An optical spectrum analyzer will usually show a spectrum which is averaged over many pulses. Some of the spectral structures will then be washed out. Similarly, temporal measurements with an autocorrelator, for example, will be partially washed out. It is good to know that in reality each pulse is somewhat different. That is typical for the regime of relatively long and narrow-band pulses. If we wanted, we could create a diagram which runs multiple simulations and shows averaged temporal and spectral traces.

One would normally not want to operate an ultrafast amplifier in this regime, delivering strongly distorted and fluctuating pulses. However, the purpose of this case study is not to design a good amplifier, but to study what effects we have to expect in such devices.

Case 2: Input Pulses with 1 nJ, 1 ps

We now reduce the input pulse duration from 10 ps to 1 ps. Considering that the peak power of the input pulses is now 10 times higher, you might think that we now get far stronger effects of Raman scattering. However, we find that the difference is not that strong. We again first look at the color plots for the evolution in the temporal and spectral domain:

temporal evolution
Figure 9: The temporal evolution for 1-ps input pulses.
spectral evolution
Figure 10: The spectral evolution for 1-ps input pulses (again with a log scale).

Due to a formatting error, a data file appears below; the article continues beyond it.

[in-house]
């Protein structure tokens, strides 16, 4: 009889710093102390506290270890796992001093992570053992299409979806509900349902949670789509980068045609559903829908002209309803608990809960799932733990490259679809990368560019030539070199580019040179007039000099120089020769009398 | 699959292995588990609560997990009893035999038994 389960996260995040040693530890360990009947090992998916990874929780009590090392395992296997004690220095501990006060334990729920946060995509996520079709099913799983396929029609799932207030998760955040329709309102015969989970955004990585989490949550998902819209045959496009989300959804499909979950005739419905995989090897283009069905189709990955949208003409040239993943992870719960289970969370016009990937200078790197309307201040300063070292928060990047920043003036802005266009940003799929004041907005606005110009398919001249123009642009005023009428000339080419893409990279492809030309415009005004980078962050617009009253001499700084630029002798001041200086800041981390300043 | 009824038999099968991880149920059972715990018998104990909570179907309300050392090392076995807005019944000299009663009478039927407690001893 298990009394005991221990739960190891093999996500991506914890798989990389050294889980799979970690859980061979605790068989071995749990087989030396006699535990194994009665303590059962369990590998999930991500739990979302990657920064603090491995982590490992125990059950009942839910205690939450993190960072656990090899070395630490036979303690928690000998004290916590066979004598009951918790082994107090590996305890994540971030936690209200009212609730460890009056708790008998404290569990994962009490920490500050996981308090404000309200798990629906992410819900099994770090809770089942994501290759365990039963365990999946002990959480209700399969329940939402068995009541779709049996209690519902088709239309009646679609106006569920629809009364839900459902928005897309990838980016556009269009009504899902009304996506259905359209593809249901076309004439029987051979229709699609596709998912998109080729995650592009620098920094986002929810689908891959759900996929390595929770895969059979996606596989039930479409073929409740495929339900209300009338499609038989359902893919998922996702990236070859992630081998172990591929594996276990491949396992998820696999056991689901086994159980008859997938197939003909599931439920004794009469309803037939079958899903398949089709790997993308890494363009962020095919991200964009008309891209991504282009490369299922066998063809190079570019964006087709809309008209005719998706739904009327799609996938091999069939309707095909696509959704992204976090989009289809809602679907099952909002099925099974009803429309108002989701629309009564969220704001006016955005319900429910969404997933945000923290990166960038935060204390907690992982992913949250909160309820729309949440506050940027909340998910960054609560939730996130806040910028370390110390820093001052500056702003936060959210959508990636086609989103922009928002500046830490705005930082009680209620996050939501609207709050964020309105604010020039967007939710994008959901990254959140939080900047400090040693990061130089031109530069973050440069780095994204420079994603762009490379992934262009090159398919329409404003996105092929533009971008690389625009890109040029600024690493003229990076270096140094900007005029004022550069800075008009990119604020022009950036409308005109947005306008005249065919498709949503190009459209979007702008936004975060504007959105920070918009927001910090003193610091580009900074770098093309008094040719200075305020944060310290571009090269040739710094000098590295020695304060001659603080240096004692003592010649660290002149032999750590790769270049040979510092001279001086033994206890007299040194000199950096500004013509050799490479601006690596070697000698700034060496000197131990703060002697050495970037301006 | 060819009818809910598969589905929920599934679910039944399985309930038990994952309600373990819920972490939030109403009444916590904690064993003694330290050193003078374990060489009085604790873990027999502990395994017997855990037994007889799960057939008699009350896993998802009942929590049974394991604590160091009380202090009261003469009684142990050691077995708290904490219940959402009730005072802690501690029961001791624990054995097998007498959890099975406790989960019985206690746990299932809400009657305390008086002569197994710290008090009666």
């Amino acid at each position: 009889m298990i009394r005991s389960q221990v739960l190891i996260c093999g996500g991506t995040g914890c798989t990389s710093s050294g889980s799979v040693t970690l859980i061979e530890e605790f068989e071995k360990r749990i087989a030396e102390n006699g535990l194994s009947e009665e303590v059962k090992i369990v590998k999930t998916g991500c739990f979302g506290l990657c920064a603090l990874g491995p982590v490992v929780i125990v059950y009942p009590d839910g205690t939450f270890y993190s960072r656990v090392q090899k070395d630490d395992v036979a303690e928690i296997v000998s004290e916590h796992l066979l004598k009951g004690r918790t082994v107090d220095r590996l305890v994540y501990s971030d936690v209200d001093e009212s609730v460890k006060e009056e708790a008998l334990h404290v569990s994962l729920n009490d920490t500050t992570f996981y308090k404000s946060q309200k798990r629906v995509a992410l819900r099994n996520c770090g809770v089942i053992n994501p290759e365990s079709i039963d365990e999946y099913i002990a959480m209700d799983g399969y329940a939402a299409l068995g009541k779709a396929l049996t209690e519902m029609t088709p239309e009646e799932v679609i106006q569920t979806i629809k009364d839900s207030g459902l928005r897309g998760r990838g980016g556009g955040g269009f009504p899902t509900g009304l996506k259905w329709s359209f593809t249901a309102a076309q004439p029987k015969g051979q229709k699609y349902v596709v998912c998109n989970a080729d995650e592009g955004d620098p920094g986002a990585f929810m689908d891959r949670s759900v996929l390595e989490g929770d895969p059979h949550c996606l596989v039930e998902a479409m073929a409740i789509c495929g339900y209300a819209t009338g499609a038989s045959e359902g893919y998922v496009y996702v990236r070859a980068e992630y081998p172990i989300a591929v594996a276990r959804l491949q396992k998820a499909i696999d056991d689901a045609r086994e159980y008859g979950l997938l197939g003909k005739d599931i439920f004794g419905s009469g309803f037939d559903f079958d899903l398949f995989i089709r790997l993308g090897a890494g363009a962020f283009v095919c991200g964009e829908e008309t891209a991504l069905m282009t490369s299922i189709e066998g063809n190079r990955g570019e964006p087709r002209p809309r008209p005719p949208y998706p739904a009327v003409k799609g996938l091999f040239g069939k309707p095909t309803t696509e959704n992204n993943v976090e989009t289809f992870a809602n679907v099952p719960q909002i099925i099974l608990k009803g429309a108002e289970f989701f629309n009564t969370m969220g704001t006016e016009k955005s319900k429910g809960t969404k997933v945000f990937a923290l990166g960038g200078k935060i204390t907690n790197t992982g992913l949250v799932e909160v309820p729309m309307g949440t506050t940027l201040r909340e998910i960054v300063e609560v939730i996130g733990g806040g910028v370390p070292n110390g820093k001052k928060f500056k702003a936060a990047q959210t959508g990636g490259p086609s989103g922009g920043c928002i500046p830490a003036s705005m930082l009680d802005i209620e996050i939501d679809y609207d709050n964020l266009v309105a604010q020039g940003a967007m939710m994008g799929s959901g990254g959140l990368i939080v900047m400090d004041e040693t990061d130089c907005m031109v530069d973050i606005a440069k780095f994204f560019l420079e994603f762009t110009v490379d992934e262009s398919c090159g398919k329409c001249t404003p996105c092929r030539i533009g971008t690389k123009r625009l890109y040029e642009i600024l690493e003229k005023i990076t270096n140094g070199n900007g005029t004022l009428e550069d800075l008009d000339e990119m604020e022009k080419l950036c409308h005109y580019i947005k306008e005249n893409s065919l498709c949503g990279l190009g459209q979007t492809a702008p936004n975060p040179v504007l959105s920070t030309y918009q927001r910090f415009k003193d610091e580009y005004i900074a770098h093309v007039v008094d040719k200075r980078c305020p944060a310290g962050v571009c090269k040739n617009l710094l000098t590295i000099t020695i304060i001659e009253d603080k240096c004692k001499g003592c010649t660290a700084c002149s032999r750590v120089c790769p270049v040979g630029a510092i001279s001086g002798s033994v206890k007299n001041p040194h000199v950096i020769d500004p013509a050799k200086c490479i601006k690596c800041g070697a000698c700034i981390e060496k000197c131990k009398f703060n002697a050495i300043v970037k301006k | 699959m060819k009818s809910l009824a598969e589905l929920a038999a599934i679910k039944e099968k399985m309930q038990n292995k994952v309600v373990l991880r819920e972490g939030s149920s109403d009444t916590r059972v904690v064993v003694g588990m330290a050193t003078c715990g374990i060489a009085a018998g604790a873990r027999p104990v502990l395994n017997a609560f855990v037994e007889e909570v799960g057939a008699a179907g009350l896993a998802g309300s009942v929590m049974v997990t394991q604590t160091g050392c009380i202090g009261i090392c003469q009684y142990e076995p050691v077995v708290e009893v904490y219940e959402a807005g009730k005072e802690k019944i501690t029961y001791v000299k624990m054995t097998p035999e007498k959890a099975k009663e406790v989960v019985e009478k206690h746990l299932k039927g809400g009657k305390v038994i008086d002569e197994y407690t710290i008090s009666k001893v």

The pulse broadening is now far stronger, so that the output peak power does not rise as much as one might have expected. Strong Raman effects are again observed only on the last meter.

We again inspect the pulses at a few positions in the fiber – first after 5 m:

pulse after 5 m
Figure 11: The pulse after 5 m of fiber.

In the time domain, we now also display the deviation of the instantaneous optical frequency from the original center frequency; we nicely see the steady up-chirp, created by the interplay of normal dispersion and nonlinearity. The pulse trace (power vs. time) has some characteristics of parabolic pulses, although it is quite asymmetric; this is because the higher frequency components, coming in the second half, experience higher gain. (The ytterbium gain peaks around 1030 nm in our case.)

In the spectrum, we now see much less pronounced wiggles; this is because of the stronger impact of chromatic dispersion.

After 8 m, we see in the time domain starting wiggles, resulting from Raman scattering: